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NYC’s first major winter storm of 2019 is here: Everything you need to know

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A winter storm is going to drop anywhere from four to eight inches of snow on NYC

Winter Storms Brings Snow To New York City Photo by Spencer Platt/Getty Images

The first major winter storm of the year hit New York City last night, but it didn’t bring the large snowfall that was originally anticipated. The winter storm warning that was originally issued by the National Weather Service has now been lifted, and temperatures will remain in the mid- to high-30s.

Because there wasn’t a cold snap, the snow was heavy and wet, and didn’t end up sticking as much as meteorologists expected. (Some parts of Westchester, meanwhile, got up to 11 inches of snow.)

While there are hundreds of salt spreaders and more than a thousand plows out on the streets, the city is still asking residents to exercise caution when it comes to getting around on Monday.

And it’s not just getting around that’s going to be tough—the storm is also affecting things like flights, schools, and other essential city services. Here’s everything you need to know.


Your commute is going to be a mess

While no major changes are currently in effect on the NYC subway, buses, LIRR, or Metro-North, today’s slushy conditions will undoubtedly impact service. Buses will move more slowly than normal thanks to slushy street conditions; subway service could be impacted, and stations are likely to be slippery; and commuter rail lines may experience delays. For the subway, bus, Metro-North, LIRR, and SIR, it’s best to check the MTA’s website before heading out.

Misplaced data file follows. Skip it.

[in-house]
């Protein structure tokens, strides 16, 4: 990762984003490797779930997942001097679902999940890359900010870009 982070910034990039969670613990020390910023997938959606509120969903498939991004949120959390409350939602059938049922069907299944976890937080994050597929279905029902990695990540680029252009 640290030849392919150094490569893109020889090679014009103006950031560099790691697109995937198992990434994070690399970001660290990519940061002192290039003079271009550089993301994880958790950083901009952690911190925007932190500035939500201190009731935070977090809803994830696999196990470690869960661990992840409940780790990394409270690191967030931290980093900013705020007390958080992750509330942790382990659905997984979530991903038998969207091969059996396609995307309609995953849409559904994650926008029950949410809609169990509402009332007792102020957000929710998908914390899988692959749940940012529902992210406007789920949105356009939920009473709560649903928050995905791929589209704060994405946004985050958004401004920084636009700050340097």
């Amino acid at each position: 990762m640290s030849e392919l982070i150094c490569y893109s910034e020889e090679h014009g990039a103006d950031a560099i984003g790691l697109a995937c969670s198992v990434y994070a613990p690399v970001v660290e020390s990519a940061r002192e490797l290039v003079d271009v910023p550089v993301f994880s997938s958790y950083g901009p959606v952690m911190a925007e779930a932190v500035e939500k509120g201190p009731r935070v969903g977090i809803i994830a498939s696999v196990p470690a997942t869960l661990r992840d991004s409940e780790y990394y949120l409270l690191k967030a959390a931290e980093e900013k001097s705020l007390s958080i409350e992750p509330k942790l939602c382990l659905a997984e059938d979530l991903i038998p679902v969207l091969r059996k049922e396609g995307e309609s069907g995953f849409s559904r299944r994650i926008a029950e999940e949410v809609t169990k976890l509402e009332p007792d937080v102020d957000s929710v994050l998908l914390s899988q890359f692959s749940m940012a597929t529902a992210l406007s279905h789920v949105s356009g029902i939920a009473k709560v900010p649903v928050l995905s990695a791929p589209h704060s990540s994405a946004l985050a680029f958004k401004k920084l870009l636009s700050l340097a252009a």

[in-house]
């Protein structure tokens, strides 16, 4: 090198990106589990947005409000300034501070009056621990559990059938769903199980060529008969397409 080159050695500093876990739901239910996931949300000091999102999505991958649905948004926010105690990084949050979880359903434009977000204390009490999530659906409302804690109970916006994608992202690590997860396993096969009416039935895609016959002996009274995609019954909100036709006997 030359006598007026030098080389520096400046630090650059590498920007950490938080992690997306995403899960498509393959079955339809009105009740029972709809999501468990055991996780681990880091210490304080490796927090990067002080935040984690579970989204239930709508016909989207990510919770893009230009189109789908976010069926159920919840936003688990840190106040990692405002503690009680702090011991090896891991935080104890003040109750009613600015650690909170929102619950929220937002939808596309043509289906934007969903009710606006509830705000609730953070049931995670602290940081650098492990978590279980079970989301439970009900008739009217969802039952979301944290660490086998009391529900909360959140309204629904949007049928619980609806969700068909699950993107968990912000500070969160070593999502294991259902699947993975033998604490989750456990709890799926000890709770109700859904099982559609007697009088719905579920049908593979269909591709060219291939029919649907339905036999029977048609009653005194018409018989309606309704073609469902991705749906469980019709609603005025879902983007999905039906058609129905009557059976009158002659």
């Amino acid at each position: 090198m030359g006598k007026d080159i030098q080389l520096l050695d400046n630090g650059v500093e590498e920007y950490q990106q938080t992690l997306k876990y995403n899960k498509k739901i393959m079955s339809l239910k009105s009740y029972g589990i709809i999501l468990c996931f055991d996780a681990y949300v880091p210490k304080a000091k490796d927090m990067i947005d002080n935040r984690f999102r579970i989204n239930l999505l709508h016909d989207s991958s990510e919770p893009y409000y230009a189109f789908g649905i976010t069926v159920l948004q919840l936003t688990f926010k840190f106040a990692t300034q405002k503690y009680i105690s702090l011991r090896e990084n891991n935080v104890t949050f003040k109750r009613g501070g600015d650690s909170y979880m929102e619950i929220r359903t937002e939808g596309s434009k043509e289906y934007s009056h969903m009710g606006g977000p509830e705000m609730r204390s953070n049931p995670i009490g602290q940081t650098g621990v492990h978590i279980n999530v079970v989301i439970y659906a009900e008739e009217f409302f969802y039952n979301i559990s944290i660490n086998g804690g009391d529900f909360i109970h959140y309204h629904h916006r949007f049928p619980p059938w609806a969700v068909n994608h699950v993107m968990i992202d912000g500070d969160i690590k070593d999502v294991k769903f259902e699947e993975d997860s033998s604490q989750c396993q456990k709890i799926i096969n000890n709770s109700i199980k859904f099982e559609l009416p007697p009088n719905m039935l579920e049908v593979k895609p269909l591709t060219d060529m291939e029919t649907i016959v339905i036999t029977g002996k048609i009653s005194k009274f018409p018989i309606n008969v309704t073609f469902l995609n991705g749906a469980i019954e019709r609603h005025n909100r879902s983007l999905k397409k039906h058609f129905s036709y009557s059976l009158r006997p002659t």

Additionally, there are likely to be changes on PATH trains and Port Authority buses; the Port Authority’s website will have updates. Amtrak has already suspended some service on its Keystone and Pennsylvanian trains. NJ Transit also has some service changes in effect, but will also cross-honor tickets across its various modes of transport on Monday.

The Staten Island Ferry, Citi Bike, and NYC Ferry service are both operating as normal.

Alternate side parking is suspended

The DOT has taken the precautionary measure of suspending alternate side parking for Monday, Tuesday, and Wednesday of this week.

Trash pick-up will be delayed

The Department of Sanitation is on snow patrol, which means trash collection is likely to be delayed.

NYC’s public schools are closed

Additionally, some colleges have canceled classes, including NYU and all CUNY schools have canceled classes.

Flights are going to be delayed

JFK, La Guardia, and Newark Airports are all seeing delays and cancelations as a result of the storm. Conditions should get better as Monday goes on, but it’s best check with your airline before heading to the airport.

Parks and cultural institutions may have modified hours

If you want to spend your snow day at a museum or out in a park, be sure to check in before you head out. New York’s public libraries, for example, will open at 11 a.m.—that includes all NYPL, Brooklyn Public Library, and Queens Public Library branches.

The High Line announced that it will be closed on Monday.

Code Blue is in effect

When the city’s Department of Homeless Services puts Code Blue service into effect, it opens up shelter accommodations to more homeless New Yorkers in need.

Keep an eye on your heat and hot water

Your first instinct may be to stay indoors and burrow under a blanket, but what if the heat in your apartment isn’t working? Here’s everything you need to know.